My motivation to study biology and conservation was to educate my people about a sustainable use of our resources. It is important that coastal communities know how to fish sustainably and be aware about the impact of human activities. People talk about leaving a better planet for our children, but we need to leave better informed children for our planet.
“Sharks and rays worldwide are facing the risk of extinction due to habitat degradation and overexploitation.”
Sharks and rays worldwide are facing the risk of extinction due to habitat degradation and overexploitation. I work with WWF-Pacific and communities to collect data on sharks and rays as bycatch in my home region. We identify catches and conducted surveys to assess the local fisheries possible threats, and train community members to identify shark and ray species, take photographs and create databases. The data collection allowed us to identify an endemic shark species that was believed to be extinct: the sailback houndshark (Gogolia filewoodi). Hopefully, our report will be used to update the protection status of threatened sharks and rays in Madang Province and to advocate for community conservation areas.
What challenges did you encounter working with coastal communities and what solutions did you develop?
With 85% of its population living in rural areas and limited communications infrastructure, information in Papua New Guinea can travel slowly. Many communities are unaware of regulations and the motivations behind government policies. The government establishes marine protected areas (MPAs) as a strategy to conserve natural resources and NGOs work with coastal communities on their implementation. Yet, it is a challenge to find the resources to effectively manage protected areas. So, species in these areas are increasingly threatened.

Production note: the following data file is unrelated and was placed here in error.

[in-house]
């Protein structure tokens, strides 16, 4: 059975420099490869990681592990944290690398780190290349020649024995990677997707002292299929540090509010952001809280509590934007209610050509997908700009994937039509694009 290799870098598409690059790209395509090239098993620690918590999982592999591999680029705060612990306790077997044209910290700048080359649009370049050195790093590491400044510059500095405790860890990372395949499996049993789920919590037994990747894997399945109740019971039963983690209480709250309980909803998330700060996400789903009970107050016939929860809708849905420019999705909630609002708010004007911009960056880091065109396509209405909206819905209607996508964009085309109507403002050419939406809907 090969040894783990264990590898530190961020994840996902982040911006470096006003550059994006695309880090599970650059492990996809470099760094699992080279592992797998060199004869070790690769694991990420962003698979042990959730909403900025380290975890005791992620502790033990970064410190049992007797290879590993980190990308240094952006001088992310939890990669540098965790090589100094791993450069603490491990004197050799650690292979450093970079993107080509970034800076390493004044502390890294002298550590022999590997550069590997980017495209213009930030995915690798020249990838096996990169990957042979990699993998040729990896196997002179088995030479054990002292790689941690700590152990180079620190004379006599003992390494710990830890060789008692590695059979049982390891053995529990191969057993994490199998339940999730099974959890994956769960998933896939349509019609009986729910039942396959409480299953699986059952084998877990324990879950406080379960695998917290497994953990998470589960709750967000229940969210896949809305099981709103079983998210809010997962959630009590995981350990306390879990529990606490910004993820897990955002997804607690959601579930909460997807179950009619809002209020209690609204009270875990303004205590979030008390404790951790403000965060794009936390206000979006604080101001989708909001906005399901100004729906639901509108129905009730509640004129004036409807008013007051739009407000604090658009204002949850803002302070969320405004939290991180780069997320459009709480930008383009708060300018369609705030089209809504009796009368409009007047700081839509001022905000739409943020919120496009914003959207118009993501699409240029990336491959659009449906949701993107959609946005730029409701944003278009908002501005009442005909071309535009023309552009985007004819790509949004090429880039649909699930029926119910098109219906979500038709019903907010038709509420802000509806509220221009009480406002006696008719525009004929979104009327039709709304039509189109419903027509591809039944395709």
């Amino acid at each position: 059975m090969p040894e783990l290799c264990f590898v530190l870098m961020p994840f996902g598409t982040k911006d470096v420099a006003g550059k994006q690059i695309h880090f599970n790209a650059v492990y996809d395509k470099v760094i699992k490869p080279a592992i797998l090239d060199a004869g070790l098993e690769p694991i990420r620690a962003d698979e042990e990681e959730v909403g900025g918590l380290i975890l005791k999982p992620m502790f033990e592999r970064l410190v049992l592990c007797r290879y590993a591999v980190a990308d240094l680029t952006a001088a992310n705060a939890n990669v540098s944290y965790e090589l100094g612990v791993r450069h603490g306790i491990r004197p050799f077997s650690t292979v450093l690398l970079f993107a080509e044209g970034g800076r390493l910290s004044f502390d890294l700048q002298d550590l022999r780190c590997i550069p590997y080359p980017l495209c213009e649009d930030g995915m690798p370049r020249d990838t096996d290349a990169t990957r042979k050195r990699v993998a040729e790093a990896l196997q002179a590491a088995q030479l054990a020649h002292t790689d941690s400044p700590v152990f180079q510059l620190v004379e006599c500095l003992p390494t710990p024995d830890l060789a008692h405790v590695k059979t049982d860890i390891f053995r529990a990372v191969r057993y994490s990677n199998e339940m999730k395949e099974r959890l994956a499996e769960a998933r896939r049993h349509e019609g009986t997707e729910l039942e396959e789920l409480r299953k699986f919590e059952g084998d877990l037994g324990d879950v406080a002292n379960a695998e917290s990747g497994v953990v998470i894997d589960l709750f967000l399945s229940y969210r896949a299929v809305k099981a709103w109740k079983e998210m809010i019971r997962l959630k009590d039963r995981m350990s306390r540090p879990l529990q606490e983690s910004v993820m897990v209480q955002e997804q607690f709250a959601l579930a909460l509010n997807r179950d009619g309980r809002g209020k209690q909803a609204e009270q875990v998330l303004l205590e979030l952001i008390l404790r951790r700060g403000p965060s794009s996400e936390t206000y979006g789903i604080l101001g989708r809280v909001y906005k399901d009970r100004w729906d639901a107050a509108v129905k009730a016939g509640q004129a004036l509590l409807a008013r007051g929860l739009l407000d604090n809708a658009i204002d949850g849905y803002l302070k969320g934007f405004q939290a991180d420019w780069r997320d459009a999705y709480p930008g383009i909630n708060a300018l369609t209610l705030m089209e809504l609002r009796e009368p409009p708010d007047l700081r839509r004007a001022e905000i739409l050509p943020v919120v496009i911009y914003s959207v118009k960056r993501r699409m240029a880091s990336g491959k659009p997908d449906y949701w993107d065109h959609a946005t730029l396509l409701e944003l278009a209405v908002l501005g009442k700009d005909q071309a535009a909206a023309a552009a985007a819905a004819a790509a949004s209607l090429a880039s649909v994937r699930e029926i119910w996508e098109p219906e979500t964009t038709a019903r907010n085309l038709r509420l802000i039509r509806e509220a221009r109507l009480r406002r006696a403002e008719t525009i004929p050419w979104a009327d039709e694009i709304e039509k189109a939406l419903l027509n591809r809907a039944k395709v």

Papua New Guinea, a country that is rich in natural resources, has signed international treaties and developed beautifully written legislations. Turning the words into action is a struggle. The communities want what people everywhere want: the opportunity to earn a living and have nice things.
While working with the community members, I explain why we collect data, the threats sharks and rays face because of human activities, the importance of healthy ecosystems and how a sustainable use of marine resources would benefit their communities in the long term. I hope that they will share this knowledge in their communities.
“Coastal communities should know that their traditional practices, like taboo areas where fishing is not allowed, are the basis of today’s MPAs.”
How can you bring the local solutions to scale?
Sharing information is an important first step. Coastal communities should know that their traditional practices, like taboo areas where fishing is not allowed, are the basis of today’s MPAs. The benefits of protection contribute to long-term economic prosperity.
The community facilitator model is an effective way to get community members involved in data collection and science in their own backyards. I would like to conduct further studies on species abundance and the spawning potential of sharks and rays with the communities. High-quality data collection supports science-based decision making.
“The ocean is not just a supplier of our needs: she is alive and hurts when we harm her and flourishes when we respect her.”
As an Ocean Witness, what final message would you like to share?
It is devastating to witness the negative changes in the ocean knowing it is impossible to stop these changes overnight. The ocean is not just a supplier of our needs: she is alive and hurts when we harm her and flourishes when we respect her. I want to see the ocean thriving again, full of marine life in healthy ecosystems that can sustain our livelihoods. It is my life purpose to restore and protect the ocean, one step at the time. Many small things make a big difference, so do your part in restoring nature’s balance. The time is now.